Looking to become a more savvy grocery shopper? Save money and eat healthier with these 10 easy tips!
1. Look for deals. Sign up for your local grocer's emails or peruse their weekly circular for specials and coupons before shopping.
2. Make a shopping list. Take into account the food you’ll need for the next week, including those needed for recipes as well as convenient, healthy snacks and quick meals. Lists promote mindfulness around grocery planning and shopping and ensure you don’t forget any important items. Use Zipongo’s mobile grocery list or jot down one of your own.
3. Add these healthy, budget-friendly foods to your list. The foods below are affordable, minimally processed and lower in calories, fat and added sugar, while being high in important nutrients like fiber, vitamins, minerals and protein.
- Canned or dried beans
- Dried lentils
- Canned tuna and salmon
- Canned tomatoes
- Sweet potatoes
- Other in-season produce on sale
- Brown rice
- Peanut butter
- Frozen fruits (without added sugar)
- Frozen vegetables (without sauces)
- Yogurt (32 ounces or larger)
4. Check your kitchen. Cross-check what you think you need with what you already have and what you don’t.
5. Have a nutritious meal or snack. In other words, don’t shop on an empty stomach.
While You Shop
6. Stick to your list. Being disciplined about sticking to your list will avoid costly, impulsive purchases that are often unhealthy — usually high in calories, fat and sugar and low in fiber, vitamins, minerals and protein.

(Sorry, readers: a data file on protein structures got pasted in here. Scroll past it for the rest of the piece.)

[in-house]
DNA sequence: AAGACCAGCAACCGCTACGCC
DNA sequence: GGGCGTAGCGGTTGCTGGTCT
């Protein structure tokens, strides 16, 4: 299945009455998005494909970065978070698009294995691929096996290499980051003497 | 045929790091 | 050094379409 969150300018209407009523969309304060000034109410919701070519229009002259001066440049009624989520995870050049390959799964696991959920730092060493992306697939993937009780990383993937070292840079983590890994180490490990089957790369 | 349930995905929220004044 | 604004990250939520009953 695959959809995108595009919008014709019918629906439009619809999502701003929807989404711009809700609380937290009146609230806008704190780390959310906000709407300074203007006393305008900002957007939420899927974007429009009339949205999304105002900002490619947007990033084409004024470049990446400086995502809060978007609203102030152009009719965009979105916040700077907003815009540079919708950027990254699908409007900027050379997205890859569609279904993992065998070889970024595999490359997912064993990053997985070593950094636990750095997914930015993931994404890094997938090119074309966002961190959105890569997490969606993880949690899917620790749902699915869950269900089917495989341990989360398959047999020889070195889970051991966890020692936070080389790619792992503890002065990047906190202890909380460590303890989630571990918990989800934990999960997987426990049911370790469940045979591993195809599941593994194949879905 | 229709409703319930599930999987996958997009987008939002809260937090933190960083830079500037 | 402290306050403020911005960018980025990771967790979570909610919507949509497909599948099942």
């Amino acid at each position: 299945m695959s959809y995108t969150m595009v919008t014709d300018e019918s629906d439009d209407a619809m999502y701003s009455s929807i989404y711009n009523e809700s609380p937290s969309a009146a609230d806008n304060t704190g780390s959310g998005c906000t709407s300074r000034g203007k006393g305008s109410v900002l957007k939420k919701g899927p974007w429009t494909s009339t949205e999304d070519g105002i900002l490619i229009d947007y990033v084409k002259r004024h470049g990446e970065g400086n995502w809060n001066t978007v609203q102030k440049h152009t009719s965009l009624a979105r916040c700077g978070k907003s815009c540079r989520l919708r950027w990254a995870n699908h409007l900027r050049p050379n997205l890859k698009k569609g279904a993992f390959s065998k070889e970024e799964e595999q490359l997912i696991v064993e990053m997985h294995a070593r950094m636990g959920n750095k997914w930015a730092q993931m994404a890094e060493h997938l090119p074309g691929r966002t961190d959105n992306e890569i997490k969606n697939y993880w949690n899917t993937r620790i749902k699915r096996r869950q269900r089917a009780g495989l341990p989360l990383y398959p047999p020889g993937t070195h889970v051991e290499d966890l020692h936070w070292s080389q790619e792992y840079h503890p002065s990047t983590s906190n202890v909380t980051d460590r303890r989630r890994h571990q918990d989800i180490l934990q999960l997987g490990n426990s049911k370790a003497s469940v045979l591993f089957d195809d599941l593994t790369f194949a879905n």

7. Look for the lowest unit price. Unit prices can vary greatly, particularly between name and store brands. In cases where name brands don’t really matter, compare unit prices and go with the lowest to save money.
8. Buy in bulk, or look for family packs. This strategy is particularly useful for foods with a longer shelf life, such as yogurt, cheese and canned foods. Just reference the unit price to be sure it’s really a better deal.
9. Steer clear of samples. Feel free to snag an orange sample while you peruse the produce section, but try to avoid samples of packaged convenience foods, particularly if they look rich or high in calories, as these will only tempt you to go off-list and make an unhealthy and potentially costly purchase.
10. Shop the back of the aisle or cooler. Grocers place older foods towards the front so that shoppers buy up the foods closer to their expiration date first. To reduce wasting perishable foods like bread, milk, cream, eggs, bagged salads, berries and precut fruits and veggies, look behind the frontrunners for packages with later expiration dates. This will often buy you a few extra days, or sometimes weeks, to eat these foods before they go bad.